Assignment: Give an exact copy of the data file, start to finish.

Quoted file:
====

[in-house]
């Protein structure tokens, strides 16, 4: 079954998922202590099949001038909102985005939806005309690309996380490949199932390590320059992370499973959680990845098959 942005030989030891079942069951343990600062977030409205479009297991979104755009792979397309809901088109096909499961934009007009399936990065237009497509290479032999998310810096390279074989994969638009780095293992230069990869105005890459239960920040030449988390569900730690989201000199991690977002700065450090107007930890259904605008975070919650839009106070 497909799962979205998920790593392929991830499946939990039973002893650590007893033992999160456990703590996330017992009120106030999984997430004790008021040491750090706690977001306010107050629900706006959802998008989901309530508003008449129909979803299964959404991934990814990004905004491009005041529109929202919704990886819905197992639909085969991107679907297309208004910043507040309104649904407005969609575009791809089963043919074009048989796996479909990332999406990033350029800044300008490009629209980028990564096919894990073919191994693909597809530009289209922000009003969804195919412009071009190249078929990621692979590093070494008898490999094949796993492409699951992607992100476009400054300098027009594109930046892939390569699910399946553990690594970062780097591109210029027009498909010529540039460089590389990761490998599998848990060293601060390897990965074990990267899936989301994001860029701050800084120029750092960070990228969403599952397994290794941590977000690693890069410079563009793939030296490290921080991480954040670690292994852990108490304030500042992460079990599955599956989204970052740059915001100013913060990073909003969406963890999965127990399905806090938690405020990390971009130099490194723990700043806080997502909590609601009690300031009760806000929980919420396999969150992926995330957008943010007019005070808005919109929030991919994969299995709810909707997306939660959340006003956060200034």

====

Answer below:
[in-house]
């Protein structure tokens, strides 16, 4: 079954998922202590099949001038909102985005939806005309690309996380490949199932390590320059992370499973959680990845098959 942005030989030891079942069951343990600062977030409205479009297991979104755009792979397309809901088109096909499961934009007009399936990065237009497509290479032999998310810096390279074989994969638009780095293992230069990869105005890459239960920040030449988390569900730690989201000199991690977002700065450090107007930890259904605008975070919650839009106070 497909799962979205998920790593392929991830499946939990039973002893650590007893033992999160456990703590996330017992009120106030999984997430004790008021040491750090706690977001306010107050629900706006959802998008989901309530508003008449129909979803299964959404991934990814990004905004491009005041529109929202919704990886819905197992639909085969991107679907297309208004910043507040309104649904407005969609575009791809089963043919074009048989796996479909990332999406990033350029800044300008490009629209980028990564096919894990073919191994693909597809530009289209922000009003969804195919412009071009190249078929990621692979590093070494008898490999094949796993492409699951992607992100476009400054300098027009594109930046892939390569699910399946553990690594970062780097591109210029027009498909010529540039460089590389990761490998599998848990060293601060390897990965074990990267899936989301994001860029701050800084120029750092960070990228969403599952397994290794941590977000690693890069410079563009793939030296490290921080991480954040670690292994852990108490304030500042992460079990599955599956989204970052740059915001100013913060990073909003969406963890999965127990399905806090938690405020990390971009130099490194723990700043806080997502909590609601009690300031009760806000929980919420396999969150992926995330957008943010007019005070808005919109929030991919994969299995709810909707997306939660959340006003956060200034």